Mark Ralston/AFP/Getty Images
The Heat's Mario Chalmers is the bench guard making noise in the Finals.
Jason Kidd and Shawn Marion needed help from Tyson Chandler in containing the Heat's screen/roll in the middle of the floor.
They both stuck to Dwyane Wade, who kicked the ball to LeBron James, who in turn drew Chandler and a helping Marion. Dirk Nowitzki was left guarding both Udonis Haslem and Chris Bosh. James swung the ball to Bosh, as Haslem built a brick wall keeping Nowitzki from the play. Lonely in the corner, Chris Bosh splashed down a long jumper.
The Heat won 88-86, and those were the 87th and 88th points, so Bosh's bucket -- born of teamwork, skill, and making the right play -- was technically the game-winner. That bucket has a story, of teamwork, of execution, of winning basketball.
But in a game so close, there are no meaningless buckets, even if some of them might have seemed a bit silly.
Remember, if you will, how the first quarter ended. Mario Chalmers ran down the middle of the court. Haslem, desperate to find a scorer with the clock expiring, hit Chalmers with a pass that almost created an over-and-back. Entirely out of time before the buzzer, Chalmers threw up a prayer barely a full step over the half-court line.
Somehow it rattled home for 3. The Heat went up by seven. Maverick fans began to fret.
That shot's not such a story of teamwork, skill or much beyond good fortune. But you know what? It was another kind of game-winner. Without that bucket, the Heat almost certainly would have lost.
Luck is a part of this thing, too.
Two kinds of Heat players
The Heat's rotation players fall into two categories:
- Glamorous players who made their name elsewhere.
- Joel Anthony, Udonis Haslem and Mario Chalmers.
Of the three in the second category, only Chalmers was even drafted, and he was a second-rounder.
By the time he got to Heat training camp, however, he had extinguished any residual buzz of an NCAA title by failing the most basic of intelligence tests by reportedly sneaking marijuana and co-eds into the NBA's annual program that -- no joke -- trains rookies to stay out of trouble with drugs and women.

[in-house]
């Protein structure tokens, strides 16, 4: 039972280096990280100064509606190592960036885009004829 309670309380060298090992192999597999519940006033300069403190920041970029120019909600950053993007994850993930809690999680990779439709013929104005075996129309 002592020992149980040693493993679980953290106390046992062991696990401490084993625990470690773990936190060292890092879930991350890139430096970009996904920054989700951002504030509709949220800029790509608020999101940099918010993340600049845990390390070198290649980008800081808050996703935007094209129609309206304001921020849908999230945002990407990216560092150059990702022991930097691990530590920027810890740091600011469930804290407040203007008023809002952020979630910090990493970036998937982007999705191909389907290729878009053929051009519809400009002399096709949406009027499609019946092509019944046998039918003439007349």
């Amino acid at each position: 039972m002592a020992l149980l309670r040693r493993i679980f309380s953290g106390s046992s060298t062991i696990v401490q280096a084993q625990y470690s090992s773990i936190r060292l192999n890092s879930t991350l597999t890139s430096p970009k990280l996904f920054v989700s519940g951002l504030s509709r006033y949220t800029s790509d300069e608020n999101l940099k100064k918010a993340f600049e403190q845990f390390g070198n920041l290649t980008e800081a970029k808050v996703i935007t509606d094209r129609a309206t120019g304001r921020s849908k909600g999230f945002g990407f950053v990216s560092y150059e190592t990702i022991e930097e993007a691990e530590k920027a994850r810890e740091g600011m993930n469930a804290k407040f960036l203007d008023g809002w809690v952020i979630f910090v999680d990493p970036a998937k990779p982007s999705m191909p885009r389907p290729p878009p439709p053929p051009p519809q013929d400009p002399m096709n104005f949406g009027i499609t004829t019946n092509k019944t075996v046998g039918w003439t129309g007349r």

He has been a solid if unremarkable NBA player ever since -- never so good as to prompt that round of "he gets it now" stories. He has been second-guessed throughout his career, right up to and including the signing of starter Mike Bibby in midseason.
And yet in Game 3, as has become routine, Chalmers closed the game for coach Erik Spoelstra, playing the entire fourth quarter.
"He's a tough kid," says the coach. "He's a gutsy player. We all know in big moments he doesn't shy away. He gave us some big plays, especially when Dwyane was on the bench. He was able to create some opportunities for us, hit a big three. He's not afraid of the moment. So we needed those minutes, every bit of them."
Chalmers, Bosh, Haslem, James, Wade and Anthony are the only very athletic players in the Heat's rotation. When five of those six play together, the Heat play with a vastly higher energy level that causes problems for opponents.
Through their march to the Finals, the Mavericks have been able to create vast acres of space in their offense by covering the floor with shooters. Few NBA players know how to exploit open space better than Jose Juan Barea, a good shooter who loves nothing more than to juke his man on the perimeter, put the ball on the floor, and sail into the wide open spaces of the Dallas offense.
From there, he has an array of floaters, runners and jumpers that are more than enough to get the job done.
Barea has been pretty bad against Miami, however. That's because when the Miami defense is loaded up with athletes like Chalmers spaces don't last long. Somebody long and strong is always rushing to fill the gap.
Barea has taken 23 shots over the Finals first three games. 18 missed. It's big letdown for a player who had made 51 of 117 playoff shots in the first three rounds. Watching Chalmers fight over picks to stay with Barea it's easy to see why he's finding space at a premium.
Over the course of a season, or a career, Chalmers and Barea are not so different -- decent NBA players who can hit open shots but hurt their teams if they try to do too much. Both players have career production a tick or two below average, with the slightly older Barea generally the more efficient of the two.
But in these Finals, whether by luck or quality of opposing defense, Chalmers has been the much more efficient shot maker. Barea has scored 13 points on 23 shots, while Chalmers has taken one fewer shot, but has scored 20 more points, with 33 points on 22 shots over the first three games.
Chalmers and Barea are bit players in this drama, but bit players who happen to be performing very differently in the final playoff series of the year. In a series that is turning on a point or two here or there -- the Heat have outscored the Mavericks by a total of eight points over the three games -- these are little things that matter.